For many people, emotional intelligence (EI) is an innate strength; some people can perceive, control, and evaluate their emotions with ease, while others require practice in this area. EI is something that everybody in our society ought to have; it’s the ability to manage emotions effectively and respond accordingly to various situations. This ability is […]
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Clients can, and often do, present for counselling in a mildly, or even highly anxious state and counsellors frequently use ‘grounding techniques’ for the alleviation of both acute and chronic anxiety. Here, we explore the techniques seen as most effective from an evidence-based point of view but additionally consider the thoughts of counsellors in practice […]
How accurately can you predict how you come across? Are you good at picking up how you are feeling and how this affects those around you? How well do you consciously know and understand yourself including your feelings, wants, goals, desires and motivations? Self-awareness is paramount to Emotional Intelligence (EI) and Emotional Regulation (ER) and […]
Whether the approach is highly structured or not, and whether the practices are formal or informal, bringing mindfulness into helping roles has several general principles. This article explores these, along with some of the benefits, limitations and contraindications of mindfulness practices.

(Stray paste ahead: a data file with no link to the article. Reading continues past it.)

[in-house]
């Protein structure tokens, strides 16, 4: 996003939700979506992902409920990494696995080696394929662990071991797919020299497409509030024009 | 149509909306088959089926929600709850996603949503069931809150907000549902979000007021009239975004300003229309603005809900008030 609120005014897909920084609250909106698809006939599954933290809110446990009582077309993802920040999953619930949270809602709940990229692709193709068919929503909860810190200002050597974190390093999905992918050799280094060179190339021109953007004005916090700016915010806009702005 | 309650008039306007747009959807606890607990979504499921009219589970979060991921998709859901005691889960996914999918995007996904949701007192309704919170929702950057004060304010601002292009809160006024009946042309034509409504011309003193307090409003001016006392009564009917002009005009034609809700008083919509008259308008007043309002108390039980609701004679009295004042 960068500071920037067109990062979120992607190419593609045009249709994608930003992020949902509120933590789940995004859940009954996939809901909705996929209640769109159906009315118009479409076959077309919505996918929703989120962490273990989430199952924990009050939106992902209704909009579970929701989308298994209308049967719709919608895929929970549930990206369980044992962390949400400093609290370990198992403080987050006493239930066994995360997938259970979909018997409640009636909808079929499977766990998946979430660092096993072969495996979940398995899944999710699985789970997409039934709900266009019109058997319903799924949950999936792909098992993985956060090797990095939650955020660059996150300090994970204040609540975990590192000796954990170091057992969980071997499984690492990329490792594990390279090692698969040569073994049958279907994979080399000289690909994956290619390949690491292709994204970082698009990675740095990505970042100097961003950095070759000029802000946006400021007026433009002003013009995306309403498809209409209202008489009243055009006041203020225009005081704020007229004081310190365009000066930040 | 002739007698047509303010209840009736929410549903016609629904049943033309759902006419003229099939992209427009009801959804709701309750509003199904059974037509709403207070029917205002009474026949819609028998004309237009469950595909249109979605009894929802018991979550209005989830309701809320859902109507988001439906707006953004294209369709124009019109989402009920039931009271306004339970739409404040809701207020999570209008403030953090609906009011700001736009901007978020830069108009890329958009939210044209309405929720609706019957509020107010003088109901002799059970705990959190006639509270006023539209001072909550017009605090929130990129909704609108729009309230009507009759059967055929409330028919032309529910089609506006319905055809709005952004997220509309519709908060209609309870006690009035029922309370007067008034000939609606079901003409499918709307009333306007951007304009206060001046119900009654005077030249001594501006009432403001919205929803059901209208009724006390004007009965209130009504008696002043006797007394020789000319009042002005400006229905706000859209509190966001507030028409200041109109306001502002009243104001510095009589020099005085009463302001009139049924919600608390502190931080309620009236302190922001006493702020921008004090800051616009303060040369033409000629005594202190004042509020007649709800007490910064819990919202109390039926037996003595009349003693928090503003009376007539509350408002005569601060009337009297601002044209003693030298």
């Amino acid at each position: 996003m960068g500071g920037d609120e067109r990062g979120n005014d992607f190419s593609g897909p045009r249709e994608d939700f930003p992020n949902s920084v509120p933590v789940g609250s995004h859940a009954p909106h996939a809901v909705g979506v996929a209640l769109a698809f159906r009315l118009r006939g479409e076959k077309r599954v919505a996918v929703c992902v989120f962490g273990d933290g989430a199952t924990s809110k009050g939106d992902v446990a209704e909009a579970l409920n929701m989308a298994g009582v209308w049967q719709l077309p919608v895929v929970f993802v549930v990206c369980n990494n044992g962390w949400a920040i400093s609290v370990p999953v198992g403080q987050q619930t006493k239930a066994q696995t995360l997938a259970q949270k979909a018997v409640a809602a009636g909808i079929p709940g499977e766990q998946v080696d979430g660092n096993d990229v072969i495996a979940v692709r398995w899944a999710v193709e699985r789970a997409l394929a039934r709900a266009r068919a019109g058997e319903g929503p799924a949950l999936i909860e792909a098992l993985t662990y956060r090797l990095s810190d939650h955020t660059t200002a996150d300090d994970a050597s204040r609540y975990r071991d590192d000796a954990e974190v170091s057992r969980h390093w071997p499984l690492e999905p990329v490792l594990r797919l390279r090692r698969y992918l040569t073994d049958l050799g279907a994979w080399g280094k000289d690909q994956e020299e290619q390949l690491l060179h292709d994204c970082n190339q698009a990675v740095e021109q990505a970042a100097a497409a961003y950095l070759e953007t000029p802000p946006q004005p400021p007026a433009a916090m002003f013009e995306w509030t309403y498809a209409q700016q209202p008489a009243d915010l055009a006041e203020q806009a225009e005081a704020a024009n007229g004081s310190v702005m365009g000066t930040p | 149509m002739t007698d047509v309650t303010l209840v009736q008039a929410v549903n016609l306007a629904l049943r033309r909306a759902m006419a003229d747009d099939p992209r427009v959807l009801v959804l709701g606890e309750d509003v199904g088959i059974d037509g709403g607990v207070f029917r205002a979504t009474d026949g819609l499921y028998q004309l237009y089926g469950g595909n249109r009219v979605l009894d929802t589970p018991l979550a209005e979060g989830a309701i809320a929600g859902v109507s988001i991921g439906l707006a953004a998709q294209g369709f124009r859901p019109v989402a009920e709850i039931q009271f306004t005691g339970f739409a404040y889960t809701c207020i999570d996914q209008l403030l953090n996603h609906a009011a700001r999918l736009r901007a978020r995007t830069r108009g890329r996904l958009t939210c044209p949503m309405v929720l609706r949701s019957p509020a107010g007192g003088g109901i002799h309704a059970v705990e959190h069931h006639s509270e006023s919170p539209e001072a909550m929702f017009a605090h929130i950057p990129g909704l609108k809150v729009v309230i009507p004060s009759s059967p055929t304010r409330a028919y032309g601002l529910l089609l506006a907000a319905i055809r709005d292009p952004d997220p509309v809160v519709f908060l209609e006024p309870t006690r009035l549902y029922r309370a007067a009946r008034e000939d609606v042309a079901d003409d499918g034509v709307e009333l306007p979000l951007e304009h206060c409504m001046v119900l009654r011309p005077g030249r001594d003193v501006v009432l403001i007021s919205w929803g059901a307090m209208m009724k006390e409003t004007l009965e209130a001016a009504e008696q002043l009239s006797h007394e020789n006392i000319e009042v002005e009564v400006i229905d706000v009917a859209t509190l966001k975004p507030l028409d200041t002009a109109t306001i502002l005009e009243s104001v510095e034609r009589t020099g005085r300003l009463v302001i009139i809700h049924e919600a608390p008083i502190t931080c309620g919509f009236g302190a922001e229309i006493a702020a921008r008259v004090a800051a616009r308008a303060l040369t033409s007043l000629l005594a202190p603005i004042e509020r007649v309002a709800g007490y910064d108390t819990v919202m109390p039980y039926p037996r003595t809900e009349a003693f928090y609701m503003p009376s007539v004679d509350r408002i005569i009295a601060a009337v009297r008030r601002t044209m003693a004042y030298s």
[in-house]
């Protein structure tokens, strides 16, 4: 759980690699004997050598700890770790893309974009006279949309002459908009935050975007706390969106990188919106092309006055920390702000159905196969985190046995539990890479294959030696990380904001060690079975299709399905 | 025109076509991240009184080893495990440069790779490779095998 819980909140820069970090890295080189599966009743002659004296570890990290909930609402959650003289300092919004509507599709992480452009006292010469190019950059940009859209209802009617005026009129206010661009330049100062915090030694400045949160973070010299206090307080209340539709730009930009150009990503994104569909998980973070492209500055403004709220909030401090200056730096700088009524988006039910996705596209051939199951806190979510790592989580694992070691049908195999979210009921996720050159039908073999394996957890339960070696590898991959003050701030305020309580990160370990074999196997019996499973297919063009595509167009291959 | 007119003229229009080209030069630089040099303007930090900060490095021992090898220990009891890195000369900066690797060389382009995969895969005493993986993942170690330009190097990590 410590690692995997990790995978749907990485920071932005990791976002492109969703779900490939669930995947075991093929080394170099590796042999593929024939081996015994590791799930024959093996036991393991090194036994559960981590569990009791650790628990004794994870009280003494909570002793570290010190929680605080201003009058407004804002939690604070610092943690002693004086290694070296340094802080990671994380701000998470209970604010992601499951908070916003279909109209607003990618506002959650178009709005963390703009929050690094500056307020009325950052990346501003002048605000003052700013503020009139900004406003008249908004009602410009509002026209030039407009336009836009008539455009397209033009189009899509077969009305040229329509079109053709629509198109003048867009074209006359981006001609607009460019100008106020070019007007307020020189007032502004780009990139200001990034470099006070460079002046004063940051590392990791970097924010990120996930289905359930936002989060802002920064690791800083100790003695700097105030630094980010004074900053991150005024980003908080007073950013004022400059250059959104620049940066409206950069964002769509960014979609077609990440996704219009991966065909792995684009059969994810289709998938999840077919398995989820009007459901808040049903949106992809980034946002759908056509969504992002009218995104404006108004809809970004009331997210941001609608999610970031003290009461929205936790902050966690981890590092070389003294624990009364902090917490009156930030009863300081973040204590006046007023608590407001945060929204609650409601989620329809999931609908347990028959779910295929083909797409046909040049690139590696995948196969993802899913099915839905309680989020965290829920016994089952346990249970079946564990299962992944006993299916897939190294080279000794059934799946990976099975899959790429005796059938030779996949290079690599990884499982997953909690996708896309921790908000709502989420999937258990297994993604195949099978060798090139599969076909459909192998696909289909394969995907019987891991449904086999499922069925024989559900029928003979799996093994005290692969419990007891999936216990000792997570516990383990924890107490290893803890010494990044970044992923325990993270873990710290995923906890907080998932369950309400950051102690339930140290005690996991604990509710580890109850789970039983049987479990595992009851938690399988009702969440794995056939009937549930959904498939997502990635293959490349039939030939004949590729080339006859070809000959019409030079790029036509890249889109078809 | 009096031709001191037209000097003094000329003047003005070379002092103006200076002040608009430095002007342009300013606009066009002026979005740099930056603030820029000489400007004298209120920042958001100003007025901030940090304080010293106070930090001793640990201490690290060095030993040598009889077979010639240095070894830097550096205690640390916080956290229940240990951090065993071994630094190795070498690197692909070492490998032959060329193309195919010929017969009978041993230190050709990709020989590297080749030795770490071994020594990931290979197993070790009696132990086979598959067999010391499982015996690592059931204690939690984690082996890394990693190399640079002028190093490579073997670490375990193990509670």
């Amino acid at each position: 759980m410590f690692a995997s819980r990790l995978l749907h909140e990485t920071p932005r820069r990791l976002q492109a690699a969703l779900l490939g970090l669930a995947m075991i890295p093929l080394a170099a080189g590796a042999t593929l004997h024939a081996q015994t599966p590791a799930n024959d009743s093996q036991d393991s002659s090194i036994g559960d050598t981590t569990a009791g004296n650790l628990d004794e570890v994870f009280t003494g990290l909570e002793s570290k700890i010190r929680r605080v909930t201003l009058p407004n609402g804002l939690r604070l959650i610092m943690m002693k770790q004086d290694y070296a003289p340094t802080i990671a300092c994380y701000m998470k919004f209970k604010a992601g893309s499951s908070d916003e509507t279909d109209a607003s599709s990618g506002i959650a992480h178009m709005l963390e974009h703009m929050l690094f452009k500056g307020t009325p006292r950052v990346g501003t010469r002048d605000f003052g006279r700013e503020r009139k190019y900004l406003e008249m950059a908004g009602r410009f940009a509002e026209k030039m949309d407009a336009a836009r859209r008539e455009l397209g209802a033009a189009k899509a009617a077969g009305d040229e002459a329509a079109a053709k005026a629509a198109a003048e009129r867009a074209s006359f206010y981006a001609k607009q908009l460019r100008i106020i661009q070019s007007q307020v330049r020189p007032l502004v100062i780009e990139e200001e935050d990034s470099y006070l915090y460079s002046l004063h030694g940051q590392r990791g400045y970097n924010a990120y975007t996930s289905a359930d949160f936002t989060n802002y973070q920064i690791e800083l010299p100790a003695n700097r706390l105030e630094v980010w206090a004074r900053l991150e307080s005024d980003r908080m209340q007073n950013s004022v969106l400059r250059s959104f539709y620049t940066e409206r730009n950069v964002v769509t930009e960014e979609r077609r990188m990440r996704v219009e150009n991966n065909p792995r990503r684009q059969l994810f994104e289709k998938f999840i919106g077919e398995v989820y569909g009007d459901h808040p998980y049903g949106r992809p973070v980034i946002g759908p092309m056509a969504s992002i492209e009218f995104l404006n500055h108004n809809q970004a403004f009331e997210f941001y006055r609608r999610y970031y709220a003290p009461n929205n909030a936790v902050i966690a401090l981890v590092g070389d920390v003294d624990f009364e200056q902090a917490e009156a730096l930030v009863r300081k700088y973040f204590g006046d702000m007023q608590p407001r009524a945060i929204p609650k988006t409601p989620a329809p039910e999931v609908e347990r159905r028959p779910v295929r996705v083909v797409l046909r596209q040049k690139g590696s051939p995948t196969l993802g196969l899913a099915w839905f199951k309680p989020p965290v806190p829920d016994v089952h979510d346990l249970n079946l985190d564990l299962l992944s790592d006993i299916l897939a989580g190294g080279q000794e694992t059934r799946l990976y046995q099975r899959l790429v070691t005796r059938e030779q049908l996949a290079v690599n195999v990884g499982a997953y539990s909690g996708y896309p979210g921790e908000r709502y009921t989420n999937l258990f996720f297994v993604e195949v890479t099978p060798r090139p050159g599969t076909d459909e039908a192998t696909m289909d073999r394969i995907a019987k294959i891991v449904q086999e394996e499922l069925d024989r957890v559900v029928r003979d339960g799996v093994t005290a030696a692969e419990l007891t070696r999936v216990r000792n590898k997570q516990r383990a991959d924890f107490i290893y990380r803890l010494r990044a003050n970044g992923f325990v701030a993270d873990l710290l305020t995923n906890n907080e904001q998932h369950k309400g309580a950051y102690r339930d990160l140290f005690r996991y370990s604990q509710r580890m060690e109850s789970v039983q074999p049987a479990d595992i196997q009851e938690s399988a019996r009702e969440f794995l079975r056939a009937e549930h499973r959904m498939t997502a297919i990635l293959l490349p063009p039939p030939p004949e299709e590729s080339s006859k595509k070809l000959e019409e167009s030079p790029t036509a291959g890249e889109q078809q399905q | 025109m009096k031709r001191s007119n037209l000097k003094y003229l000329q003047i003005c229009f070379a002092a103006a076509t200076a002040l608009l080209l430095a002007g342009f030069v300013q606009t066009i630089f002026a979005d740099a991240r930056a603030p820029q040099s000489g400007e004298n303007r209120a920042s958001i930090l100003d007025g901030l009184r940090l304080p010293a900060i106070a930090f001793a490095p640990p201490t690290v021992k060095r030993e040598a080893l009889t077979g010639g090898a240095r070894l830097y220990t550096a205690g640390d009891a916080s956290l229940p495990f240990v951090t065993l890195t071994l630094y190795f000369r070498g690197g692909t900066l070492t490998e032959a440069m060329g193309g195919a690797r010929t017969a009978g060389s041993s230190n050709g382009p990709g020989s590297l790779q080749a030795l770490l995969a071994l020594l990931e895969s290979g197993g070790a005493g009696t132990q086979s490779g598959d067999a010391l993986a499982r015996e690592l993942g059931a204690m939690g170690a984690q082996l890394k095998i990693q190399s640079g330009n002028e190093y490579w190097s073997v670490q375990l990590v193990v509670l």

Nobody likes being inside on a beautiful sunny day; but lately, as we’re sure you’ve noticed, some state governments – as well as some other countries – have been mandating people to do so. For some, this situation offers a welcome break from work, more time with their families, and other holiday-esque perks. For others, however, this curb on social interaction is proving to be a significant catalyst for mental health concerns. In this article we discuss the detrimental mental health effects of lockdowns, and strategies to deal with it.
If you’ve ever been stressed, anxious, or just feeling a little blue, you know that it can be tough to find the motivation to get out of the house and into nature. But several studies have found that being in nature for even short periods of time can have a positive effect on our mental health. How is this possible, and how can we most effectively reap the mental health benefits that nature offers?
Because it is so multi-faceted, misperceptions about anger abound, and the question arises: how shall we regard anger? How do we advise the client to think about it? Folk wisdom often would say that the best thing to do is just let it all out, but is it? Clients complain that they cannot control it, that the tendency to be easily angered is inherited, but again, is there evidence for that? This article expores common myths people tend to hold about anger, and factual statements following them that you can use to clarify for the client why learning to deal with problem anger is time well spent.